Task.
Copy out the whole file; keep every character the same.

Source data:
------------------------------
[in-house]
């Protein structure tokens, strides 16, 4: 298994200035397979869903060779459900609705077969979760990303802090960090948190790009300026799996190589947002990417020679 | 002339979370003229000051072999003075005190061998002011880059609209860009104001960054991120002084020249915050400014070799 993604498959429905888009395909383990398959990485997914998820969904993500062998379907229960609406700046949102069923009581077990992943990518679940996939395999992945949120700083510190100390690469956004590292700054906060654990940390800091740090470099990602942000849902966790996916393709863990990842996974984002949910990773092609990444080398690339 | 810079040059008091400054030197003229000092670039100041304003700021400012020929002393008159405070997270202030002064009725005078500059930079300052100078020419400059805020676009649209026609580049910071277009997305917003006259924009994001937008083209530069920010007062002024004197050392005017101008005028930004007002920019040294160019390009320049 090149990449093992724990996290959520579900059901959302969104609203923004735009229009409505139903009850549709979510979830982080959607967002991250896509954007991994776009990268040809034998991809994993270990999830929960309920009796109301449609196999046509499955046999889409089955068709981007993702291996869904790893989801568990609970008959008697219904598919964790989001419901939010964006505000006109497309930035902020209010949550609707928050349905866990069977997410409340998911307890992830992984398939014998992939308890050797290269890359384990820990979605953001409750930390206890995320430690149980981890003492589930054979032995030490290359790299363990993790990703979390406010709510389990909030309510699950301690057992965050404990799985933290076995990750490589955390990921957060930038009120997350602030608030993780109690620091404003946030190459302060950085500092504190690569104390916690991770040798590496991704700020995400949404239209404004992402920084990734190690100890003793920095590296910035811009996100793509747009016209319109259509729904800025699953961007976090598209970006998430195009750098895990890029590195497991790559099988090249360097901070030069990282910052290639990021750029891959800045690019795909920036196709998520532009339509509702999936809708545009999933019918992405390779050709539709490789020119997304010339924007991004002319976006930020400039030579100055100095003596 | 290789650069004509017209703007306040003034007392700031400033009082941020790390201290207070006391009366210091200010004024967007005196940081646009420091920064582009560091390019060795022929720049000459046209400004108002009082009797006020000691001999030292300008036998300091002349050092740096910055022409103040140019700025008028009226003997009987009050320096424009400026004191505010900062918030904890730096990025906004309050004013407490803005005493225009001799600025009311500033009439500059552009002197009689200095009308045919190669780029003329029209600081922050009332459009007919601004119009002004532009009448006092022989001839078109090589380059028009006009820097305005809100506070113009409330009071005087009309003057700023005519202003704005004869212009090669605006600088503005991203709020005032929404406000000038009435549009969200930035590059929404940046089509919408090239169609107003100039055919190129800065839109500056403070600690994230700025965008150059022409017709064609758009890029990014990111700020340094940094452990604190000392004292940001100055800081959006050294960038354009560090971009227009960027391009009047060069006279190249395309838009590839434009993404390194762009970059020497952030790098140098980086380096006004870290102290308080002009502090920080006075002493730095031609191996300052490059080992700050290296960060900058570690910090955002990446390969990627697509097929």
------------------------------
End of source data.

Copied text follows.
[in-house]
């Protein structure tokens, strides 16, 4: 298994200035397979869903060779459900609705077969979760990303802090960090948190790009300026799996190589947002990417020679 | 002339979370003229000051072999003075005190061998002011880059609209860009104001960054991120002084020249915050400014070799 993604498959429905888009395909383990398959990485997914998820969904993500062998379907229960609406700046949102069923009581077990992943990518679940996939395999992945949120700083510190100390690469956004590292700054906060654990940390800091740090470099990602942000849902966790996916393709863990990842996974984002949910990773092609990444080398690339 | 810079040059008091400054030197003229000092670039100041304003700021400012020929002393008159405070997270202030002064009725005078500059930079300052100078020419400059805020676009649209026609580049910071277009997305917003006259924009994001937008083209530069920010007062002024004197050392005017101008005028930004007002920019040294160019390009320049 090149990449093992724990996290959520579900059901959302969104609203923004735009229009409505139903009850549709979510979830982080959607967002991250896509954007991994776009990268040809034998991809994993270990999830929960309920009796109301449609196999046509499955046999889409089955068709981007993702291996869904790893989801568990609970008959008697219904598919964790989001419901939010964006505000006109497309930035902020209010949550609707928050349905866990069977997410409340998911307890992830992984398939014998992939308890050797290269890359384990820990979605953001409750930390206890995320430690149980981890003492589930054979032995030490290359790299363990993790990703979390406010709510389990909030309510699950301690057992965050404990799985933290076995990750490589955390990921957060930038009120997350602030608030993780109690620091404003946030190459302060950085500092504190690569104390916690991770040798590496991704700020995400949404239209404004992402920084990734190690100890003793920095590296910035811009996100793509747009016209319109259509729904800025699953961007976090598209970006998430195009750098895990890029590195497991790559099988090249360097901070030069990282910052290639990021750029891959800045690019795909920036196709998520532009339509509702999936809708545009999933019918992405390779050709539709490789020119997304010339924007991004002319976006930020400039030579100055100095003596 | 290789650069004509017209703007306040003034007392700031400033009082941020790390201290207070006391009366210091200010004024967007005196940081646009420091920064582009560091390019060795022929720049000459046209400004108002009082009797006020000691001999030292300008036998300091002349050092740096910055022409103040140019700025008028009226003997009987009050320096424009400026004191505010900062918030904890730096990025906004309050004013407490803005005493225009001799600025009311500033009439500059552009002197009689200095009308045919190669780029003329029209600081922050009332459009007919601004119009002004532009009448006092022989001839078109090589380059028009006009820097305005809100506070113009409330009071005087009309003057700023005519202003704005004869212009090669605006600088503005991203709020005032929404406000000038009435549009969200930035590059929404940046089509919408090239169609107003100039055919190129800065839109500056403070600690994230700025965008150059022409017709064609758009890029990014990111700020340094940094452990604190000392004292940001100055800081959006050294960038354009560090971009227009960027391009009047060069006279190249395309838009590839434009993404390194762009970059020497952030790098140098980086380096006004870290102290308080002009502090920080006075002493730095031609191996300052490059080992700050290296960060900058570690910090955002990446390969990627697509097929």